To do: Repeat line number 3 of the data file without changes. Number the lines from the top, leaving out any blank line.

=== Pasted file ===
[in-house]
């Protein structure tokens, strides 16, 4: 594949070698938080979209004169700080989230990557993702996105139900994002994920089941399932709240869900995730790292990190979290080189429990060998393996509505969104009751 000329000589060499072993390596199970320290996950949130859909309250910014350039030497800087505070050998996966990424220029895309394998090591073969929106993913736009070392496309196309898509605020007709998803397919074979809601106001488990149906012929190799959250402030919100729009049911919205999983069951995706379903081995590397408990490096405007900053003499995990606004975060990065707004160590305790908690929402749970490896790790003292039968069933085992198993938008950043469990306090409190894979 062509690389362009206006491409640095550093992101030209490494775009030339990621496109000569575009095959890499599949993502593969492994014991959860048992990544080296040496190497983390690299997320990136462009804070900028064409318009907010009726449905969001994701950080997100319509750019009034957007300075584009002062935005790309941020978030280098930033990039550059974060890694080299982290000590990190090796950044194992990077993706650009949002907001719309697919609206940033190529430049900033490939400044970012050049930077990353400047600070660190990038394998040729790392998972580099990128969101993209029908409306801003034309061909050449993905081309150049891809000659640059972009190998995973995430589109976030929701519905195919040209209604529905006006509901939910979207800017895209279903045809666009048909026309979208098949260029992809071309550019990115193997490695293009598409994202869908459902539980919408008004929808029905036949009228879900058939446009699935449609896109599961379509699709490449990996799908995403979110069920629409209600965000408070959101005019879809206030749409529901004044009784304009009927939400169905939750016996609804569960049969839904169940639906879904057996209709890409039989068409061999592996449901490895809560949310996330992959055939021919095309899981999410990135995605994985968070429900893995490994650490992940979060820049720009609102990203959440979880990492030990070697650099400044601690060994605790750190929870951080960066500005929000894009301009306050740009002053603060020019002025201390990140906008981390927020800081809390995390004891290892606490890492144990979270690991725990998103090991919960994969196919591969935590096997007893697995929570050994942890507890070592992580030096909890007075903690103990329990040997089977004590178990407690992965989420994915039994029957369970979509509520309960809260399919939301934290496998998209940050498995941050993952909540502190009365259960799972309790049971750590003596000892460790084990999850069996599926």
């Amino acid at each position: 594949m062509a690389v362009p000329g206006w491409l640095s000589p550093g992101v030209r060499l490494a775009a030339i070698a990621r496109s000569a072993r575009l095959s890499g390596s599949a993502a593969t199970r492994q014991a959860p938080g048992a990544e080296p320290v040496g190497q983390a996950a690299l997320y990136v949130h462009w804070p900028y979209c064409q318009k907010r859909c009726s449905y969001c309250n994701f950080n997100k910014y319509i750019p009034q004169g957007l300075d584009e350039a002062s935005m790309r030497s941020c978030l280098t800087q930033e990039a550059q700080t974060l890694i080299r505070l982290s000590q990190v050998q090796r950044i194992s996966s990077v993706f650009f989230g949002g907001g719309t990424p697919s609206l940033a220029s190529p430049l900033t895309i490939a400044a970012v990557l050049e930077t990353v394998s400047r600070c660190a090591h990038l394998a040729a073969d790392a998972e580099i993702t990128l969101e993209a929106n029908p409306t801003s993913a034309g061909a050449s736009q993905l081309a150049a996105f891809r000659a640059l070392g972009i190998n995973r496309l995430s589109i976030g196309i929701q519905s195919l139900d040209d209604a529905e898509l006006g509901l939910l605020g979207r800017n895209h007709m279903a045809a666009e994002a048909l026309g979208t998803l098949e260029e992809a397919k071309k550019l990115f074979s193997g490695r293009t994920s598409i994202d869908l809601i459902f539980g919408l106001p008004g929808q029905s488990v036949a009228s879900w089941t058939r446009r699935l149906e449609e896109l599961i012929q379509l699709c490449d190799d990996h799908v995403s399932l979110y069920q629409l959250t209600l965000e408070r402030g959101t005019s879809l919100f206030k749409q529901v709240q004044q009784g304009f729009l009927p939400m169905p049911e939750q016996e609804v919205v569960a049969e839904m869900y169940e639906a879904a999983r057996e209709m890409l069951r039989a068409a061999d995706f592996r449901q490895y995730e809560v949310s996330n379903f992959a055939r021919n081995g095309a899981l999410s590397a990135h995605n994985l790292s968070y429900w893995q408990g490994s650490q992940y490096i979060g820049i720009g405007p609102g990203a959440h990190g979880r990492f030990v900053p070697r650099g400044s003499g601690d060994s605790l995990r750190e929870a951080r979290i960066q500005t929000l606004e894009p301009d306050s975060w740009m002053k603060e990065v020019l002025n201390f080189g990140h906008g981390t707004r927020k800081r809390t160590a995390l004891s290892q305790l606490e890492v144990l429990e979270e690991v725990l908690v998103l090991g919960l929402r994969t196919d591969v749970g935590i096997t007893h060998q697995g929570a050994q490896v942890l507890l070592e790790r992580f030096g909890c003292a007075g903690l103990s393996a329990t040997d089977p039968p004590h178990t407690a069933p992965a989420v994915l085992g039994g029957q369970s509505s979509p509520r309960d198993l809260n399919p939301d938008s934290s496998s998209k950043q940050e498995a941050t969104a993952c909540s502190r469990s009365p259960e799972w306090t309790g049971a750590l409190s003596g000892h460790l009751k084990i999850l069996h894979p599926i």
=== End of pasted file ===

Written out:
């Amino acid at each position: 594949m062509a690389v362009p000329g206006w491409l640095s000589p550093g992101v030209r060499l490494a775009a030339i070698a990621r496109s000569a072993r575009l095959s890499g390596s599949a993502a593969t199970r492994q014991a959860p938080g048992a990544e080296p320290v040496g190497q983390a996950a690299l997320y990136v949130h462009w804070p900028y979209c064409q318009k907010r859909c009726s449905y969001c309250n994701f950080n997100k910014y319509i750019p009034q004169g957007l300075d584009e350039a002062s935005m790309r030497s941020c978030l280098t800087q930033e990039a550059q700080t974060l890694i080299r505070l982290s000590q990190v050998q090796r950044i194992s996966s990077v993706f650009f989230g949002g907001g719309t990424p697919s609206l940033a220029s190529p430049l900033t895309i490939a400044a970012v990557l050049e930077t990353v394998s400047r600070c660190a090591h990038l394998a040729a073969d790392a998972e580099i993702t990128l969101e993209a929106n029908p409306t801003s993913a034309g061909a050449s736009q993905l081309a150049a996105f891809r000659a640059l070392g972009i190998n995973r496309l995430s589109i976030g196309i929701q519905s195919l139900d040209d209604a529905e898509l006006g509901l939910l605020g979207r800017n895209h007709m279903a045809a666009e994002a048909l026309g979208t998803l098949e260029e992809a397919k071309k550019l990115f074979s193997g490695r293009t994920s598409i994202d869908l809601i459902f539980g919408l106001p008004g929808q029905s488990v036949a009228s879900w089941t058939r446009r699935l149906e449609e896109l599961i012929q379509l699709c490449d190799d990996h799908v995403s399932l979110y069920q629409l959250t209600l965000e408070r402030g959101t005019s879809l919100f206030k749409q529901v709240q004044q009784g304009f729009l009927p939400m169905p049911e939750q016996e609804v919205v569960a049969e839904m869900y169940e639906a879904a999983r057996e209709m890409l069951r039989a068409a061999d995706f592996r449901q490895y995730e809560v949310s996330n379903f992959a055939r021919n081995g095309a899981l999410s590397a990135h995605n994985l790292s968070y429900w893995q408990g490994s650490q992940y490096i979060g820049i720009g405007p609102g990203a959440h990190g979880r990492f030990v900053p070697r650099g400044s003499g601690d060994s605790l995990r750190e929870a951080r979290i960066q500005t929000l606004e894009p301009d306050s975060w740009m002053k603060e990065v020019l002025n201390f080189g990140h906008g981390t707004r927020k800081r809390t160590a995390l004891s290892q305790l606490e890492v144990l429990e979270e690991v725990l908690v998103l090991g919960l929402r994969t196919d591969v749970g935590i096997t007893h060998q697995g929570a050994q490896v942890l507890l070592e790790r992580f030096g909890c003292a007075g903690l103990s393996a329990t040997d089977p039968p004590h178990t407690a069933p992965a989420v994915l085992g039994g029957q369970s509505s979509p509520r309960d198993l809260n399919p939301d938008s934290s496998s998209k950043q940050e498995a941050t969104a993952c909540s502190r469990s009365p259960e799972w306090t309790g049971a750590l409190s003596g000892h460790l009751k084990i999850l069996h894979p599926i």